ISLAMABAD: Police have announced a Rs10 million reward for anyone who can help them trace two teenaged girls who went missing from the capital around 16 months ago.
The girls*, who were both around 15-years-of-age at the time, had gone missing on the evening of October 16, 2016, from their homes near Zia Mosque in Khanna.
Police had initially registered a case of kidnapping and had arrested four suspects, including two women, during the course of the investigation. However, the suspects were eventually cleared after questioning.
The Special Investigation Unit (SIU) of the capital police took over the case and thoroughly investigated the matter, but they too could find no trace of the missing teens.
Last year, the police announced a Rs100,000 reward for anyone who could lead them to the girls. Despite that announcement, no progress was made.
Now the police have increased the reward to Rs10 million, hoping that it would yield substantial clues about the whereabouts of the two girls. Curiously, in the poster seeking information, the police published the incorrect phone number of the investigation officer in the case.
Talking to The Express Tribune, investigation officer Inspector Haider Ali said that investigations into the case had been closed since no clue had been found about the girls’ location.
The National Commission for Human Rights (NCHR) had also taken notice of the issue after a story about them appeared in this newspaper on August 15, 2017.
The police, in their reply to NCHR, had disclosed that they interviewed a total of 123 people, including several relatives and neighbours of the two girls, their schoolfellows and teachers. Moreover, regular suspects were also questioned.
The police had also dispatched teams to various suspected locations in Khyber-Pakhtunkhwa and Punjab but could not find the girls.
The police also analysed 7,000 mobile phone records of various suspects, including relatives of the girls, in a bid to trace their location or gather any information about what may have happened the day the girls went missing. But the efforts got the investigators no closer to the girls.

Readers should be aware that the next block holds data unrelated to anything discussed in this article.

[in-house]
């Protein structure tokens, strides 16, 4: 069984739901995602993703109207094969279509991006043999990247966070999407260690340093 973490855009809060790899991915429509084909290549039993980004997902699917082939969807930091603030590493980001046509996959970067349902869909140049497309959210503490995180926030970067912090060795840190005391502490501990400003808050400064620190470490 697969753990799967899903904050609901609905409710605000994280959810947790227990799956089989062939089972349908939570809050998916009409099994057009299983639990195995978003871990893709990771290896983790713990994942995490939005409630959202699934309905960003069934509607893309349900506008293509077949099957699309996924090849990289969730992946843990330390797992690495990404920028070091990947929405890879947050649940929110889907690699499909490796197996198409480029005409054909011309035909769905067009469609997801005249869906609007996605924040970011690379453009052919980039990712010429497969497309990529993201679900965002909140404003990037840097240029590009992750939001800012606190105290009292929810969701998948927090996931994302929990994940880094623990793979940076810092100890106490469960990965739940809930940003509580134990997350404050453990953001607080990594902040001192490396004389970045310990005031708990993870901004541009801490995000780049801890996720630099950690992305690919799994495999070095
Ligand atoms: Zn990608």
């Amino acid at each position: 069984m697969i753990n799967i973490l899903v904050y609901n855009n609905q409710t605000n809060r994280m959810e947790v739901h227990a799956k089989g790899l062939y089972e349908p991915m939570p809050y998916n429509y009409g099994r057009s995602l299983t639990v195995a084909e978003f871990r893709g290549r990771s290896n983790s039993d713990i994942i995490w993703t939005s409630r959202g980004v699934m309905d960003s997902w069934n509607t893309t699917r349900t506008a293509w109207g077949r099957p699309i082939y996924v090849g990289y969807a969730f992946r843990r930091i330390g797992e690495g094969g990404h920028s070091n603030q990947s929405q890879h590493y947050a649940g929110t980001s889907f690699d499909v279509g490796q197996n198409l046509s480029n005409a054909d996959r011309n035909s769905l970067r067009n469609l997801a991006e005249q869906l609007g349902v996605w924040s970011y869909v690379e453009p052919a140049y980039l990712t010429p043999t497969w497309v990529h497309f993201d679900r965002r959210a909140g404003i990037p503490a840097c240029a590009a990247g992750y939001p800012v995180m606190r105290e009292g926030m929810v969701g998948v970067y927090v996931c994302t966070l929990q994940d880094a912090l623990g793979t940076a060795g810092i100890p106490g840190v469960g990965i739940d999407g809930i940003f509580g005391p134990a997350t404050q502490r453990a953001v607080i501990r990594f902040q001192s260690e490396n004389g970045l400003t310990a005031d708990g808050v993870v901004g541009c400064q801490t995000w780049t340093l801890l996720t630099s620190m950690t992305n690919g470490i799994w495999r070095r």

Investigators said that they had also written to government-run women and juvenile shelters in Punjab and Khyber-Pakhtunkhwa. They received replies from 43 shelters, but all were in the negative.
Photographs and information about the girls were sent to various hospitals, jails and marriage registration authorities, as well as to the Federal Investigation Agency (FIA), the National Database Registration Authority (NADRA) and even the State Bank.
Officials said that they had used DNA samples from the girls’ families to match them against some unclaimed bodies but to no avail.
Records of unclaimed bodies in Punjab and K-P were also checked with reports from Punjab with no result.
Based on the investigation thus far, the police believe that the girls were not kidnapped. Rather, they went somewhere, on their own, as there no evidence could be found indicating that they were taken against their will.
It added that the sole eyewitness had seen the girls leave their homes and walk down the street on their own with a school bag carrying clothes.
*NAMES WITHHELD TO PROTECT IDENTITY
Published in The Express Tribune, February 20th, 2018.
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